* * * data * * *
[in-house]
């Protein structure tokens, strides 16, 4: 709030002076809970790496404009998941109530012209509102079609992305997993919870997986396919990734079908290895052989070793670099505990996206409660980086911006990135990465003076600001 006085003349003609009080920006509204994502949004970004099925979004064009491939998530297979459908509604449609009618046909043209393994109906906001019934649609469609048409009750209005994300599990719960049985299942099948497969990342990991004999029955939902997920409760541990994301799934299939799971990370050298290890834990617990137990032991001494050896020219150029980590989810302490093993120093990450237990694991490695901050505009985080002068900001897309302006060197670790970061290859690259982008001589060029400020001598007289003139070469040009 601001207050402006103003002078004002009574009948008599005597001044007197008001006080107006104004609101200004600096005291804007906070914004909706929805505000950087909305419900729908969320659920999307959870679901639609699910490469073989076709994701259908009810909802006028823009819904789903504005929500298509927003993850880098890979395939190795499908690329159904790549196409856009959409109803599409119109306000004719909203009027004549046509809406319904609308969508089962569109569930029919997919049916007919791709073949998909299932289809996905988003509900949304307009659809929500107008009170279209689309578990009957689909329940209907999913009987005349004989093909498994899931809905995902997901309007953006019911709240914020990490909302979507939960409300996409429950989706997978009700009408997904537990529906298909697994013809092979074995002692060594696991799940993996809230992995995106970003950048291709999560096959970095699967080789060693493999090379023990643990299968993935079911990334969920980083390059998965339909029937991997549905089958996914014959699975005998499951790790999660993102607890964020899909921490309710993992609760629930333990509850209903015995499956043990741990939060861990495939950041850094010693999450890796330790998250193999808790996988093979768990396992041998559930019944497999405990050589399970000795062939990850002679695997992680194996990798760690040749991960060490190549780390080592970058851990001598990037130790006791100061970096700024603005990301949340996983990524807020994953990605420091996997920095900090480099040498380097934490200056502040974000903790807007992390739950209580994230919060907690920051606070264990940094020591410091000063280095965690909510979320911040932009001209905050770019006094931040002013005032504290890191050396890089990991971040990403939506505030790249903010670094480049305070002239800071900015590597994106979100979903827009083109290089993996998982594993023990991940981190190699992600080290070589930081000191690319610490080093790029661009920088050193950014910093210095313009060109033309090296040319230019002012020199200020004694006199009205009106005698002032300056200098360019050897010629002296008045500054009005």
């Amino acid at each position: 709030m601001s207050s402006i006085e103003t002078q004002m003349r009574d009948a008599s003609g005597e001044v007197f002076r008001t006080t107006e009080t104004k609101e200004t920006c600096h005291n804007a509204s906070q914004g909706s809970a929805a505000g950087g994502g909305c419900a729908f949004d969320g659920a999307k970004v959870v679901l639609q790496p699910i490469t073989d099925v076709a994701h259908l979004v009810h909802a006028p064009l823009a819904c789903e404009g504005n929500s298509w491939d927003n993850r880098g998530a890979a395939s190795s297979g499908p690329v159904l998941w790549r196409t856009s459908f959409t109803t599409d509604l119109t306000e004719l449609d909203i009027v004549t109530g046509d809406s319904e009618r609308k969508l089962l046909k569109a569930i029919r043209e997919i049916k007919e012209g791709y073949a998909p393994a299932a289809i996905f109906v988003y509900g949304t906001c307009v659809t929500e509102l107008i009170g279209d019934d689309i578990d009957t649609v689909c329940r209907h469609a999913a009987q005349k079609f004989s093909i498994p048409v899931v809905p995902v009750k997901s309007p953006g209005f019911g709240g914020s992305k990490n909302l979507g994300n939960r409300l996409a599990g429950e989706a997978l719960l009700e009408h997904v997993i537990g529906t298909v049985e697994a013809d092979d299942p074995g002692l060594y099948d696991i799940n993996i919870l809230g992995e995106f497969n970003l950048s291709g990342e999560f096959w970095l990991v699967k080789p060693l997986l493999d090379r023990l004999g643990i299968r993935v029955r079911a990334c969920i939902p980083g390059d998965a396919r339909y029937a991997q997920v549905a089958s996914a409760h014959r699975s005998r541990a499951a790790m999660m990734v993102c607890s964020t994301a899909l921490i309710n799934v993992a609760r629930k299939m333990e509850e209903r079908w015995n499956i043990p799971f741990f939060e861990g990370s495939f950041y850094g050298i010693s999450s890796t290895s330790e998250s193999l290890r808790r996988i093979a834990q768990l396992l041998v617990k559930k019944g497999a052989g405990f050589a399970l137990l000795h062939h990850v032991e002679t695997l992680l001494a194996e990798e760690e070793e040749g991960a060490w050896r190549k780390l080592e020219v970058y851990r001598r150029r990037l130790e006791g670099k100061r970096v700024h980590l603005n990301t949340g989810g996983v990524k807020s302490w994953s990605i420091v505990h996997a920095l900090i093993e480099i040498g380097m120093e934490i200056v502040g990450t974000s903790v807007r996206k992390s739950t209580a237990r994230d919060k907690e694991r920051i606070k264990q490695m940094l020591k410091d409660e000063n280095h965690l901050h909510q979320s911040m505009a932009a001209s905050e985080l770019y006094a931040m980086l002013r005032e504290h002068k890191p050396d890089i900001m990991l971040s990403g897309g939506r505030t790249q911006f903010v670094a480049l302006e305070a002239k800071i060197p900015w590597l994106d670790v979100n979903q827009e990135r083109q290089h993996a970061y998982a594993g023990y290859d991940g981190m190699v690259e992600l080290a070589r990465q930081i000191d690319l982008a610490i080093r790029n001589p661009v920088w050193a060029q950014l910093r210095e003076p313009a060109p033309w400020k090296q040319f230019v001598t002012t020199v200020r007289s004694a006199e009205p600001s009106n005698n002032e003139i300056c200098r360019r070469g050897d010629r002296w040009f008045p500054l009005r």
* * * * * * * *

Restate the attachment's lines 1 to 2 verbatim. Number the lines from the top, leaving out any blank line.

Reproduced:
[in-house]
């Protein structure tokens, strides 16, 4: 709030002076809970790496404009998941109530012209509102079609992305997993919870997986396919990734079908290895052989070793670099505990996206409660980086911006990135990465003076600001 006085003349003609009080920006509204994502949004970004099925979004064009491939998530297979459908509604449609009618046909043209393994109906906001019934649609469609048409009750209005994300599990719960049985299942099948497969990342990991004999029955939902997920409760541990994301799934299939799971990370050298290890834990617990137990032991001494050896020219150029980590989810302490093993120093990450237990694991490695901050505009985080002068900001897309302006060197670790970061290859690259982008001589060029400020001598007289003139070469040009 601001207050402006103003002078004002009574009948008599005597001044007197008001006080107006104004609101200004600096005291804007906070914004909706929805505000950087909305419900729908969320659920999307959870679901639609699910490469073989076709994701259908009810909802006028823009819904789903504005929500298509927003993850880098890979395939190795499908690329159904790549196409856009959409109803599409119109306000004719909203009027004549046509809406319904609308969508089962569109569930029919997919049916007919791709073949998909299932289809996905988003509900949304307009659809929500107008009170279209689309578990009957689909329940209907999913009987005349004989093909498994899931809905995902997901309007953006019911709240914020990490909302979507939960409300996409429950989706997978009700009408997904537990529906298909697994013809092979074995002692060594696991799940993996809230992995995106970003950048291709999560096959970095699967080789060693493999090379023990643990299968993935079911990334969920980083390059998965339909029937991997549905089958996914014959699975005998499951790790999660993102607890964020899909921490309710993992609760629930333990509850209903015995499956043990741990939060861990495939950041850094010693999450890796330790998250193999808790996988093979768990396992041998559930019944497999405990050589399970000795062939990850002679695997992680194996990798760690040749991960060490190549780390080592970058851990001598990037130790006791100061970096700024603005990301949340996983990524807020994953990605420091996997920095900090480099040498380097934490200056502040974000903790807007992390739950209580994230919060907690920051606070264990940094020591410091000063280095965690909510979320911040932009001209905050770019006094931040002013005032504290890191050396890089990991971040990403939506505030790249903010670094480049305070002239800071900015590597994106979100979903827009083109290089993996998982594993023990991940981190190699992600080290070589930081000191690319610490080093790029661009920088050193950014910093210095313009060109033309090296040319230019002012020199200020004694006199009205009106005698002032300056200098360019050897010629002296008045500054009005």